My friend Mike, who blogs at The Reinvigorated Programmer and Sauropod Vertebra Picture Of The Week, asked me if he could do a guest post. All opinions expressed below, especially those regarding the relative qualities of the new and old series of Doctor Who, are the responsibility of Mike…
A tale of two titles: eleven vs. fifty
These are good days for Doctor Who books.
In November last year, Andrew Rilstone raised £2,411 via Kickstarter (pretty amazingly, to me) to write his book The Viewer’s Complete Tale. He seems to be well on the way to completing it. (I’m signed up to get a copy as soon as it’s out, even though I already have the original Viewer’s Tale and the second volume, Fish Custard.)
The big news in November, of course, was the 50th Anniversary special. On the same day that it was broadcast, our blog-host Andrew Hickey released his book Fifty Stories for Fifty Years.
And then at the start of January — as soon as possible after Matt Smith’s final episode, the Christmas special, in fact — I released my own book, The Eleventh Doctor: a critical ramble through Matt Smith’s tenure in Doctor Who.
I’ve asked for this guest post for two reasons. The first is to publicly thank Andrew for his help in getting this book done. Two of his blog-posts were extremely helpful with the sordid details (Some Tips For Self-Publishers and How To Get Your Books On Sale), and I’d heartily recommend them to anyone who’s self-publishing for the first time. Beyond writing those posts, Andrew was very helpful in answering my specific questions, and I owe him far more gratitude than I squeezed into the acknowledgements (which were written before I really got into the production phase).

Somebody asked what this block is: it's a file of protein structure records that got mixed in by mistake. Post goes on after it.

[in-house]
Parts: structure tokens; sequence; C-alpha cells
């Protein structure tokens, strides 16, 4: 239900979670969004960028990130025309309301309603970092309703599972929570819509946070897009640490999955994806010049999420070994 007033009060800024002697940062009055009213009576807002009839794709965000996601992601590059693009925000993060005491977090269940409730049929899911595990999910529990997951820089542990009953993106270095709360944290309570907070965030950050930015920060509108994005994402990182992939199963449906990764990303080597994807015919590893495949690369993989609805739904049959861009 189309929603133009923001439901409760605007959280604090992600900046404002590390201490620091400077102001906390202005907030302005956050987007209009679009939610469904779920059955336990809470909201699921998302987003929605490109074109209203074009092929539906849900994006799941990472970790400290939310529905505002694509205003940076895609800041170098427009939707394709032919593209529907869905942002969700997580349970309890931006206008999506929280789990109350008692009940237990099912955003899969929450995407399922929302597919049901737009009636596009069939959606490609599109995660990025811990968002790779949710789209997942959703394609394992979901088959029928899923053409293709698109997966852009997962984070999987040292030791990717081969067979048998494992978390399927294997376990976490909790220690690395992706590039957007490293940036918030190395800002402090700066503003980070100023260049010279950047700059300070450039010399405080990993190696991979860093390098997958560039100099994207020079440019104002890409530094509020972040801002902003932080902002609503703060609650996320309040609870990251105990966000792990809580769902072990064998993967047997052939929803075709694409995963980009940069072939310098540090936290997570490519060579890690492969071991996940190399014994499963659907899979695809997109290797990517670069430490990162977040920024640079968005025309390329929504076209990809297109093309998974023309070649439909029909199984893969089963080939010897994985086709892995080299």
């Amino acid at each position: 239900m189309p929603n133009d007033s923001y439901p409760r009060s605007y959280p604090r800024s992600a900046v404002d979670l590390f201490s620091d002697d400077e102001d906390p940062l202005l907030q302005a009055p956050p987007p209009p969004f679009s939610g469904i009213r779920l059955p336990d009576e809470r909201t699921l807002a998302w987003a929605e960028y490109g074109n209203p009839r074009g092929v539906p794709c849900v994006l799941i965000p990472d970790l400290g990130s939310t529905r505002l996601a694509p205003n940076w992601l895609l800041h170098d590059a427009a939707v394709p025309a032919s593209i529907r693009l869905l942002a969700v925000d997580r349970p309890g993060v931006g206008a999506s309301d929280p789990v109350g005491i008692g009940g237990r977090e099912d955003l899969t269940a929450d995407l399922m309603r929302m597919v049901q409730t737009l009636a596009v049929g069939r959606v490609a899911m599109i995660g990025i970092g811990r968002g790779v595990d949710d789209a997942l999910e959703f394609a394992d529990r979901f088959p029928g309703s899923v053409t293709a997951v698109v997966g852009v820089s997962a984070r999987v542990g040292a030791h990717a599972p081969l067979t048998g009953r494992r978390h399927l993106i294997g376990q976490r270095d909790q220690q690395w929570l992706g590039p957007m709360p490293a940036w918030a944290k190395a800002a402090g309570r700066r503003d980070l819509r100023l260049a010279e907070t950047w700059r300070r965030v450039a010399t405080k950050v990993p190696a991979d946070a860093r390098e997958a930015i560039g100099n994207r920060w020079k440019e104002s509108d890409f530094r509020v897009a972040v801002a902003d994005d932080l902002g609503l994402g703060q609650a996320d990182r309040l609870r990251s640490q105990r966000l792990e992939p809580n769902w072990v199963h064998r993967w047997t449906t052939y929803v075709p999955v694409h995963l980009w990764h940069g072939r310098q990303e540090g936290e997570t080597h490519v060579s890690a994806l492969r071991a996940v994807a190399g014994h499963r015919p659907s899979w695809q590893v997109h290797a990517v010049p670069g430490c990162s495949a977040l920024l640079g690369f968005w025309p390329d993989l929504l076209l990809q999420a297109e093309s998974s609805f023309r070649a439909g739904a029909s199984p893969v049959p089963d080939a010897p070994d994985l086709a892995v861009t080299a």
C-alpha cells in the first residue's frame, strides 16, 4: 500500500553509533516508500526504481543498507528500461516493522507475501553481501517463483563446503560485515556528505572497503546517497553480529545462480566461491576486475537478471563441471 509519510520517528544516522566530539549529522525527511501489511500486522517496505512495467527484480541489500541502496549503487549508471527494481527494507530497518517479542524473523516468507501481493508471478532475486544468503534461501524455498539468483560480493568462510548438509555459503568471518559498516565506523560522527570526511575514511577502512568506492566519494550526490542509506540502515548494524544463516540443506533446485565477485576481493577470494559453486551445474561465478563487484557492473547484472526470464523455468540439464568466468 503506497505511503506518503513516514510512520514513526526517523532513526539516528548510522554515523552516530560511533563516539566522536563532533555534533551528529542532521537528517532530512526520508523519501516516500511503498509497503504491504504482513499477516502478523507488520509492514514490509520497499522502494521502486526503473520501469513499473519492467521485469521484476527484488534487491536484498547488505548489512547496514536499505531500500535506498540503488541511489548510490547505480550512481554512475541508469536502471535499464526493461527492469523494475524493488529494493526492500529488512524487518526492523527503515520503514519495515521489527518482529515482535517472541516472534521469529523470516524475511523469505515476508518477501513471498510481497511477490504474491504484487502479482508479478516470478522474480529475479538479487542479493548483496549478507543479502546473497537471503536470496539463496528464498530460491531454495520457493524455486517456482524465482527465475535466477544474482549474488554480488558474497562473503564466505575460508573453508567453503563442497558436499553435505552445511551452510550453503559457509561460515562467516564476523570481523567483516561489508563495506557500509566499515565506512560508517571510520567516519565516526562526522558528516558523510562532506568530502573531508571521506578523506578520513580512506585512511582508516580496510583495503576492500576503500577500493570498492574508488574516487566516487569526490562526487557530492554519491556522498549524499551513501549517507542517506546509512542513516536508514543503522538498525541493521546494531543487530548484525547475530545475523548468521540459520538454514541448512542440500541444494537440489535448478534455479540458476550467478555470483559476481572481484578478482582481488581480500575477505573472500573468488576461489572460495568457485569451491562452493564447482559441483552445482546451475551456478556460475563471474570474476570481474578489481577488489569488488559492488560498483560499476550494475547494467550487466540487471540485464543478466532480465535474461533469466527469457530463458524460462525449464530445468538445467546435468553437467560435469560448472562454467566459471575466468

The second reason is because my book is the opposite of Andrew’s — or perhaps I should say, its complement.
Fifty Stories book was one of my favourite Christmas presents. I’d read a fair bit of it in the original blog-posts over at Mindless Ones; but it’s much more compelling as a coherent narrative, each story’s analysis leading into the next, and with a strong sense of each era emerging. It was an education to me, especially regarding the interregnum between Survival and Rose.
But Andrew’s distaste for the new series is very evident in the final stretch. He declines even to review any episode of the revived series 2 or 6 (preferring Big Finish audios), and this feels like a finely calculated snub — one that looks casual, but is definitely meant. Even the final entry in Fifty Stories for Fifty Years, nominally about The Snowmen, is really a shrug of the shoulders and a half-formed wish that Doctor Who will evolve into something quite different.
Whereas I love the new series. I’m on record as saying that “New Who is better in every single way than the original: acting, ideas, music (oh my, the music!) and, yes, even stories”.